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Legislatively Speaking
Legislatively Speaking: Legislative “hot button” issues
 

By Alma Graham, CT State Grange Legislative Director

  December 5, 2015 --

Thanks to all who sent in resolutions for this past State Session. We had some interesting discussions on the difficult topics. We ended up with 35 resolutions which included restructuring dues late fees for Granges and some Pomona redistricting. That one re-defined which towns were under the jurisdictions of East Central Pomona and Mountain County Pomona since there has been multiple Pomona Grange merges in those areas.

One hot topic was the possible return of tolls on Connecticut roads. The original resolution came in support of returning tolls on our roads. It was pointed out that the states around us all have toll roads and that we are not taking advantage of that potential income. The new toll stations are nothing like the old ones we remember. New ones may not require the cars to stop at all and may not require even slowing down. The members were very mixed on this and voted to return this to committee. The committee re-submitted a resolution opposing tolls but this was also returned to committee. The final resolution that was approved requests that all revenues that are collected from the gas tax remain in the transportation fund and be used for improving our highway infrastructure before the state considers reinstitution of tolls on major highways. We asked that these funds not be diverted to the general fund. This is similar to a past resolution which had been passed at a previous session that requested funds such as taxes, tolls and emissions that have been diverted to the general fund be returned to their initial funds for their intended uses.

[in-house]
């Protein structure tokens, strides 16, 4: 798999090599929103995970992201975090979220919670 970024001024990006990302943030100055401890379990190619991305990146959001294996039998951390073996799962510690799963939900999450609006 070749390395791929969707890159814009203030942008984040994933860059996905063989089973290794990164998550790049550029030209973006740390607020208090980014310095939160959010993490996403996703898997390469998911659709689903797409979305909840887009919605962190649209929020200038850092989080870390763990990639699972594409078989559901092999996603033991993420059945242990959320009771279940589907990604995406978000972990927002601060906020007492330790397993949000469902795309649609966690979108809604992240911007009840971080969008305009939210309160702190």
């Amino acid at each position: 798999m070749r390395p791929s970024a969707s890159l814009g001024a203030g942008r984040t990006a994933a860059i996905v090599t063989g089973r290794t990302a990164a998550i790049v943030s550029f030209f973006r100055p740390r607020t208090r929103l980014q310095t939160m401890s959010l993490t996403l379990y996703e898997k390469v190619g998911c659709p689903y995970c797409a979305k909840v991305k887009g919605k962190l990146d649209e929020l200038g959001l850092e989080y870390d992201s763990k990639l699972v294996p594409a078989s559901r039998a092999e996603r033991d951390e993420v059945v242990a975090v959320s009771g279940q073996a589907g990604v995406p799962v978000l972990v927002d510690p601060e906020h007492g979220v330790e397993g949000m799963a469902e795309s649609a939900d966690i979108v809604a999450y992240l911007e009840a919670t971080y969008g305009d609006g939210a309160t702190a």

The delegates restated our support of maintaining the Community Investment Funds and oppose any diversion of these funds to the state’s general fund.

The Legislative Committee will be incorporating these new resolutions into our Legislative Policy Guide. These will be distributed to all of the Legislators along with the Governor and Lieutenant Governor at the beginning of the session.

The next Legislative Session will begin on February 3, 2016 and is a “short session” which is “supposed” to only act on bills concerning budget changes. Connecticut officials are predicting a large budget deficit so there will be many recommendations coming out of both parties as well as the Governor’s office. The Governor and both parties are actually presently working together to come up with a solution to cover our present budget deficit.

 
 
 

 
     
     
       
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